Pharmacists in direct patient care roles significantly improve clinical outcomes, according to a comprehensive research review.
In an analysis of nearly 300 studies, pharmacist intervention was associated with improved medication adherence, fewer adverse drug events, and better management of chronic diseases, according to a study published online August 13, 2010, in the journal Medical Care.
“Incorporating pharmacists as health care team members in direct patient care is a viable solution to help improve US health care,” wrote lead author Marie A. Chisholm-Burns, PharmD, MPH, FASHP, of the University of Arizona College of Pharmacy in Tucson, Arizona.
Dr. Chisholm-Burns and colleagues performed a systematic review and meta-analysis of 298 studies that examined the impact of pharmacists’ services on therapeutic, safety, and humanistic outcomes. In all 3 categories, the findings revealed benefits unique to patients who received direct care from pharmacists.
Patients were 47% less likely to experience an adverse drug event. Those with chronic diseases—such as diabetes, hypertension, and high cholesterol—showed marked improvements in hemoglobin A1c, cholesterol, and blood pressure measurements. Favorable results were also observed for medication adherence, patient knowledge, general quality of life.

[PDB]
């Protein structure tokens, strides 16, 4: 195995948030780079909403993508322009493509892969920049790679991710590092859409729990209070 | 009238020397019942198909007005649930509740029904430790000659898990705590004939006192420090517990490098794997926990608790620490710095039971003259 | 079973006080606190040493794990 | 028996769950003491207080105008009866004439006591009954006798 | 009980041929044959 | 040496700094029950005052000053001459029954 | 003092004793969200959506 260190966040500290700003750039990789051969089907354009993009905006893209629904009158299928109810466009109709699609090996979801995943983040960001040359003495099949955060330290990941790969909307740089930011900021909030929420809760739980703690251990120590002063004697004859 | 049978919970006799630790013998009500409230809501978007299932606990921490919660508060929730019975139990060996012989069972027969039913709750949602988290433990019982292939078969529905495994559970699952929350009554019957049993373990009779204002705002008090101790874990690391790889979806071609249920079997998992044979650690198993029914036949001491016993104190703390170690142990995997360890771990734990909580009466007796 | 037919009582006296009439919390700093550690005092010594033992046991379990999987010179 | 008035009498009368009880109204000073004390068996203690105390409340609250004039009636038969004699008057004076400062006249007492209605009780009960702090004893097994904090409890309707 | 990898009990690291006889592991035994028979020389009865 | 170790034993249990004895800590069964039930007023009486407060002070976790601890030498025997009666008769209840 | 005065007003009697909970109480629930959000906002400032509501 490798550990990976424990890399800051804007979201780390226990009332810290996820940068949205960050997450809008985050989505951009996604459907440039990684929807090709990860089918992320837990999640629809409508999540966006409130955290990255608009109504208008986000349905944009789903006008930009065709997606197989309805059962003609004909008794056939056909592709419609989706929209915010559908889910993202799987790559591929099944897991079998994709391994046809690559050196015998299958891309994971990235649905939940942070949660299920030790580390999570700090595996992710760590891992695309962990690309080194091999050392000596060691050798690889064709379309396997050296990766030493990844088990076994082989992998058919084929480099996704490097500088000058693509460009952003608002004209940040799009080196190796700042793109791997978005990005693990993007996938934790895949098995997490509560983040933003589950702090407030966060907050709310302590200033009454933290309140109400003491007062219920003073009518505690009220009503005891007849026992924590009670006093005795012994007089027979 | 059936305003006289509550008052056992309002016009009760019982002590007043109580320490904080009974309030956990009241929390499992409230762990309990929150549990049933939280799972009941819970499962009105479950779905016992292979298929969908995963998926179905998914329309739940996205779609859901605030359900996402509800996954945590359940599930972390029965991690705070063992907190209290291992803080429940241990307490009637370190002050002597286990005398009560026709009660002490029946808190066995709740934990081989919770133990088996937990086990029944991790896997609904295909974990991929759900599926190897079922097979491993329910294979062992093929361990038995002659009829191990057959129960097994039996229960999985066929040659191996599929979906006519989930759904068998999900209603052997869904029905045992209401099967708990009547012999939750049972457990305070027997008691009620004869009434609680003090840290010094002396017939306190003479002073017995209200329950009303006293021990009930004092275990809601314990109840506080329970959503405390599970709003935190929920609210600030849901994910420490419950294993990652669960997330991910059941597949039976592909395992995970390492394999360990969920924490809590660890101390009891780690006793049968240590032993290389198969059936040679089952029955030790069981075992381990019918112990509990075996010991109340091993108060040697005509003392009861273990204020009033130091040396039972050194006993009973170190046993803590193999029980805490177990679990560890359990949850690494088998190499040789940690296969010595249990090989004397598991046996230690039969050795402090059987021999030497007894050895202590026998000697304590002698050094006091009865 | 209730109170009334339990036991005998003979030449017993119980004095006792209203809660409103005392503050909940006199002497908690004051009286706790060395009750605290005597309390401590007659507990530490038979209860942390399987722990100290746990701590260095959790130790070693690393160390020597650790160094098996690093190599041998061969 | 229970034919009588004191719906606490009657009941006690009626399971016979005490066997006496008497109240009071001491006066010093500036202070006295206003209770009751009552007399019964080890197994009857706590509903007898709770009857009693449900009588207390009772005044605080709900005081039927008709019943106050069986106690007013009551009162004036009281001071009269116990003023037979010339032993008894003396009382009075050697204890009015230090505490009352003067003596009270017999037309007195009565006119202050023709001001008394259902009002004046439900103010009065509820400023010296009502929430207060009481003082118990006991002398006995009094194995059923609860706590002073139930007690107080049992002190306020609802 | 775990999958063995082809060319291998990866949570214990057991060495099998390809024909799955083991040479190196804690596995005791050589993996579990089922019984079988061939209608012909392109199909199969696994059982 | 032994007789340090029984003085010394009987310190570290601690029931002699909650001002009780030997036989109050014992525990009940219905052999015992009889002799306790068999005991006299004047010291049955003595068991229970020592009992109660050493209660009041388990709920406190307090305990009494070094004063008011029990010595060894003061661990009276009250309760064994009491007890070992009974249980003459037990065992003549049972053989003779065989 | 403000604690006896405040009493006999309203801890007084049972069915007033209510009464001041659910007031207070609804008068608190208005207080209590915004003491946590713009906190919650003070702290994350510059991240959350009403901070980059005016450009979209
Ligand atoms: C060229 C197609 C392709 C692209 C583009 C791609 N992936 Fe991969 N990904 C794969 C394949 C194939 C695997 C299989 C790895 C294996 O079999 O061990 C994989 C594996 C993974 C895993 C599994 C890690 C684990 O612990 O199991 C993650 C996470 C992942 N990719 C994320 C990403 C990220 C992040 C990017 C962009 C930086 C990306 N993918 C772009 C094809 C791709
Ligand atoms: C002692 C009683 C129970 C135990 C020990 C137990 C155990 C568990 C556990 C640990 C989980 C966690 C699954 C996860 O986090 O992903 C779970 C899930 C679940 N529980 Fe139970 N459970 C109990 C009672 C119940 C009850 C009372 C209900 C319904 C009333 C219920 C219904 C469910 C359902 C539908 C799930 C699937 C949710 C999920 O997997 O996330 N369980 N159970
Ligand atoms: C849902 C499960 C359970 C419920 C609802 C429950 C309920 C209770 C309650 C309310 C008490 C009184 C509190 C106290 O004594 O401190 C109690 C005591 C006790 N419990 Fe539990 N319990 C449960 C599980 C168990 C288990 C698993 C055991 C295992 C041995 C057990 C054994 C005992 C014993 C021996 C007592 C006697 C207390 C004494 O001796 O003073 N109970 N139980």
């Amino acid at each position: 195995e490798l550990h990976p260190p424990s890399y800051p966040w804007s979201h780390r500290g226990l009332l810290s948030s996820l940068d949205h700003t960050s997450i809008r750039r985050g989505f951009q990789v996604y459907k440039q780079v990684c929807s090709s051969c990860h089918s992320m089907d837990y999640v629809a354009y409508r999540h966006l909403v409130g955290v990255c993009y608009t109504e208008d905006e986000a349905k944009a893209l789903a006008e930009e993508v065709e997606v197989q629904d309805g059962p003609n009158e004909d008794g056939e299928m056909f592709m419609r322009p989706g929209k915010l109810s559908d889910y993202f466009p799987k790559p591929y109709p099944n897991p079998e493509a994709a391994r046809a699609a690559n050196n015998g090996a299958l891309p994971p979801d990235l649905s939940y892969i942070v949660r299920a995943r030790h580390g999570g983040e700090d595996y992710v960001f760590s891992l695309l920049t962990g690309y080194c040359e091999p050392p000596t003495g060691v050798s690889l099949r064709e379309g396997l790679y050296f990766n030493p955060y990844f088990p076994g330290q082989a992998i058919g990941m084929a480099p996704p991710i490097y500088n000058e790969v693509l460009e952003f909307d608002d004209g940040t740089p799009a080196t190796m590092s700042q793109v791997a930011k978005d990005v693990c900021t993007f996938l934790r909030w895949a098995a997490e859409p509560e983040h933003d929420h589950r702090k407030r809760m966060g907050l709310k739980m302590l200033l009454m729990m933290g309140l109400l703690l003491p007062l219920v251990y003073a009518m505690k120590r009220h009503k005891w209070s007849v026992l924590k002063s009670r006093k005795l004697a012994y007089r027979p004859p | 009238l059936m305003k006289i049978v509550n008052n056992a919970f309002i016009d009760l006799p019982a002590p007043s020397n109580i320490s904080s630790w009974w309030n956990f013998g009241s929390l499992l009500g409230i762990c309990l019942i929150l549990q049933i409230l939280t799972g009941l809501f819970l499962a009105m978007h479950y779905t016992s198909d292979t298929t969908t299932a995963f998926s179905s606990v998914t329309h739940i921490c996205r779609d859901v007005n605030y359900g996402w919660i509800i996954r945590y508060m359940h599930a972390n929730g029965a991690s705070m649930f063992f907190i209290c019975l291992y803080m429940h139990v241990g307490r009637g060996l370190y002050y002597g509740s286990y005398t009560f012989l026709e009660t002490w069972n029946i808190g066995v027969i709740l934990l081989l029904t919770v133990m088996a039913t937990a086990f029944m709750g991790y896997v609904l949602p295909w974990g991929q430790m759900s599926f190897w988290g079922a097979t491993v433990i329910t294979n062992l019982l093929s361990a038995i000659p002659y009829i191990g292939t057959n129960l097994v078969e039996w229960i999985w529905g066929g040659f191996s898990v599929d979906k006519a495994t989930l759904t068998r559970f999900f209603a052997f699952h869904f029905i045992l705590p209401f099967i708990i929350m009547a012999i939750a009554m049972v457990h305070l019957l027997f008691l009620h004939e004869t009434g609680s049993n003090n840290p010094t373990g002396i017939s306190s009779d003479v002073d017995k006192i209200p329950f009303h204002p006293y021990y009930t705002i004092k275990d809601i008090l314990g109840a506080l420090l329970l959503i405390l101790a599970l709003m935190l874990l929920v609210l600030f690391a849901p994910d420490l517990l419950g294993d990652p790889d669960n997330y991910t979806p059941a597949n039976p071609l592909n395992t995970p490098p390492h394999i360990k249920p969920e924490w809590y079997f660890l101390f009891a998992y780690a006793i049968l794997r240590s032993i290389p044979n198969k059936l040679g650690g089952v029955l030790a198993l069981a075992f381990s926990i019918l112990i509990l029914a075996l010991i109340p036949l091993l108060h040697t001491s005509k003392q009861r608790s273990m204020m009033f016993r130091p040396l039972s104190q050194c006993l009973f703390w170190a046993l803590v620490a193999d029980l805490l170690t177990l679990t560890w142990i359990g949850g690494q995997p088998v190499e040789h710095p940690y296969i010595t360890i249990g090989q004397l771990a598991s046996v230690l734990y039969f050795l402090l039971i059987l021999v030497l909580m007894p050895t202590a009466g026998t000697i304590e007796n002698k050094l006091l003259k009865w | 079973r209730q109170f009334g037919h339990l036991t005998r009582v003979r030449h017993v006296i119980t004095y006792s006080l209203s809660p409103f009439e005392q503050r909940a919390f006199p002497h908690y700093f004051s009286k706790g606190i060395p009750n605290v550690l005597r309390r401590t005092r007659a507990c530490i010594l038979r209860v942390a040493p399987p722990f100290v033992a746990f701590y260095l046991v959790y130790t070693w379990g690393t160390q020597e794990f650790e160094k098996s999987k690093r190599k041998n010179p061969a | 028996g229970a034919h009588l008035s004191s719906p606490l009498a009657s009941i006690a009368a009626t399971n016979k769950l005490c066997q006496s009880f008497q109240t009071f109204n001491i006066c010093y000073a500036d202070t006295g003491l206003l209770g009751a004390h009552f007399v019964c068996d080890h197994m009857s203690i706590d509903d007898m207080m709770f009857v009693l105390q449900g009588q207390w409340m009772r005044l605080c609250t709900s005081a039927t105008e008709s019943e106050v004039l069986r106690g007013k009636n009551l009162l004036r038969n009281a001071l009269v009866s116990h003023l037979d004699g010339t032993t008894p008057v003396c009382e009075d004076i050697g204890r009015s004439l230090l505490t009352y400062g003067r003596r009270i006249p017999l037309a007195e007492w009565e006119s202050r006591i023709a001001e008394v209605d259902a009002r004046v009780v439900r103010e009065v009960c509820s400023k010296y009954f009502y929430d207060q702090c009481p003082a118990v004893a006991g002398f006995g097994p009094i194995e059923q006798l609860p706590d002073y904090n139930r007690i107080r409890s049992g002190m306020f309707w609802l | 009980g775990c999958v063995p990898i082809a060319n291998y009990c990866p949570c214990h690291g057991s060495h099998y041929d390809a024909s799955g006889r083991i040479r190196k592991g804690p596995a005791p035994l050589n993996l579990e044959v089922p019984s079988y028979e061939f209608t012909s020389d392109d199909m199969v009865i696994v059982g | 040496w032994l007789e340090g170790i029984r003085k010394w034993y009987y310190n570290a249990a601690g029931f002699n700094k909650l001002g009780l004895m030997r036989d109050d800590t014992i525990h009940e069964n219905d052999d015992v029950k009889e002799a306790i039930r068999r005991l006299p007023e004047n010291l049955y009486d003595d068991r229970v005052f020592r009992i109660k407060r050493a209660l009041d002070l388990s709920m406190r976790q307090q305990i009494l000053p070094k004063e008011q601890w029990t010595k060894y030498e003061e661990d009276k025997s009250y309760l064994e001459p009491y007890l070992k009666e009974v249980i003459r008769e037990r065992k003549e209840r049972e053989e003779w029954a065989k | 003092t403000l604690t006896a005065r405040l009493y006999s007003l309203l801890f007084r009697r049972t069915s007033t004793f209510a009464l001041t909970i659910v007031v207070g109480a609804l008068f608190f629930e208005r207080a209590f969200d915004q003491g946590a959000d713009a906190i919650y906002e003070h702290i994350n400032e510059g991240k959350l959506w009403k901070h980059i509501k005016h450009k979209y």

The findings may fuel discussion of alternative approaches to medical care that optimize pharmacists’ medication expertise, according to Henri R. Manasse, Jr., PhD, ScD, chief executive officer of the American Society of Health-System Pharmacists, which funded the study.
“The findings are particularly relevant as policymakers begin to implement innovative care models included in the new health care reform law,” Manasse said in an ASHP press release.
He cited the study’s implications for the medical home—a model in which physicians, nurses, pharmacists, and other specialists collaborate in interdisciplinary teams to deliver patient-centered health care.
Before such models can be implemented, however, patients must be made aware of their benefits. “We have to get this message out to the public,” said Dr. Chisholm-Burns. “It’s so important for patients to understand how pharmacists can help them manage their chronic diseases and be as healthy as possible.”
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